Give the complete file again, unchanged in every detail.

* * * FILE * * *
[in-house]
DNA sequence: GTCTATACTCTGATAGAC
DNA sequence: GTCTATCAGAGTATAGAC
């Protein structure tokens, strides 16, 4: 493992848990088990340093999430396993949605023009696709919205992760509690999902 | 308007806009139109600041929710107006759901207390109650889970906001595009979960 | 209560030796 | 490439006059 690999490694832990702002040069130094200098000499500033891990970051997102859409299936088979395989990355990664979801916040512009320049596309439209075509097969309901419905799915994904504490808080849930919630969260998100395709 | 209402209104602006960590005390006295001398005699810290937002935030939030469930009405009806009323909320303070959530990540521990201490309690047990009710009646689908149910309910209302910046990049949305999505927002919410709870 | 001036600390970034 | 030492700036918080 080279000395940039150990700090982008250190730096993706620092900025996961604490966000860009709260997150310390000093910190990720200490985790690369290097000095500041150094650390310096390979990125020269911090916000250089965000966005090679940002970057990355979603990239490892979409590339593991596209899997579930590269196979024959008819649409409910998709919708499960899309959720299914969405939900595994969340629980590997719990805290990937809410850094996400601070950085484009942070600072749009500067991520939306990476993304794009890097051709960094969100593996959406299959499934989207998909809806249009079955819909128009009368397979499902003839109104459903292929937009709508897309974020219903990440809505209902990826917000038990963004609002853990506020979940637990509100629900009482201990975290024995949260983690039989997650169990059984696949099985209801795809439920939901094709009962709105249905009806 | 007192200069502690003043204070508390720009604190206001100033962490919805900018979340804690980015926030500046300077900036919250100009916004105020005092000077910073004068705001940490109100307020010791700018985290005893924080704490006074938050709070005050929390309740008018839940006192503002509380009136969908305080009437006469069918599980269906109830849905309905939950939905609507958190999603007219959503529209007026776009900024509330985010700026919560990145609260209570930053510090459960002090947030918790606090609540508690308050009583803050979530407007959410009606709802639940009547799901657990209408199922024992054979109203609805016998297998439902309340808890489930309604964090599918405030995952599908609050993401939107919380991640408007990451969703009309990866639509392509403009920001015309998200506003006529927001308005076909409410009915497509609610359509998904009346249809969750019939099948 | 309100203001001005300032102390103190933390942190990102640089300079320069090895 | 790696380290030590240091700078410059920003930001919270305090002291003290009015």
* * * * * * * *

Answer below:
[in-house]
DNA sequence: GTCTATACTCTGATAGAC
DNA sequence: GTCTATCAGAGTATAGAC
């Protein structure tokens, strides 16, 4: 493992848990088990340093999430396993949605023009696709919205992760509690999902 | 308007806009139109600041929710107006759901207390109650889970906001595009979960 | 209560030796 | 490439006059 690999490694832990702002040069130094200098000499500033891990970051997102859409299936088979395989990355990664979801916040512009320049596309439209075509097969309901419905799915994904504490808080849930919630969260998100395709 | 209402209104602006960590005390006295001398005699810290937002935030939030469930009405009806009323909320303070959530990540521990201490309690047990009710009646689908149910309910209302910046990049949305999505927002919410709870 | 001036600390970034 | 030492700036918080 080279000395940039150990700090982008250190730096993706620092900025996961604490966000860009709260997150310390000093910190990720200490985790690369290097000095500041150094650390310096390979990125020269911090916000250089965000966005090679940002970057990355979603990239490892979409590339593991596209899997579930590269196979024959008819649409409910998709919708499960899309959720299914969405939900595994969340629980590997719990805290990937809410850094996400601070950085484009942070600072749009500067991520939306990476993304794009890097051709960094969100593996959406299959499934989207998909809806249009079955819909128009009368397979499902003839109104459903292929937009709508897309974020219903990440809505209902990826917000038990963004609002853990506020979940637990509100629900009482201990975290024995949260983690039989997650169990059984696949099985209801795809439920939901094709009962709105249905009806 | 007192200069502690003043204070508390720009604190206001100033962490919805900018979340804690980015926030500046300077900036919250100009916004105020005092000077910073004068705001940490109100307020010791700018985290005893924080704490006074938050709070005050929390309740008018839940006192503002509380009136969908305080009437006469069918599980269906109830849905309905939950939905609507958190999603007219959503529209007026776009900024509330985010700026919560990145609260209570930053510090459960002090947030918790606090609540508690308050009583803050979530407007959410009606709802639940009547799901657990209408199922024992054979109203609805016998297998439902309340808890489930309604964090599918405030995952599908609050993401939107919380991640408007990451969703009309990866639509392509403009920001015309998200506003006529927001308005076909409410009915497509609610359509998904009346249809969750019939099948 | 309100203001001005300032102390103190933390942190990102640089300079320069090895 | 790696380290030590240091700078410059920003930001919270305090002291003290009015």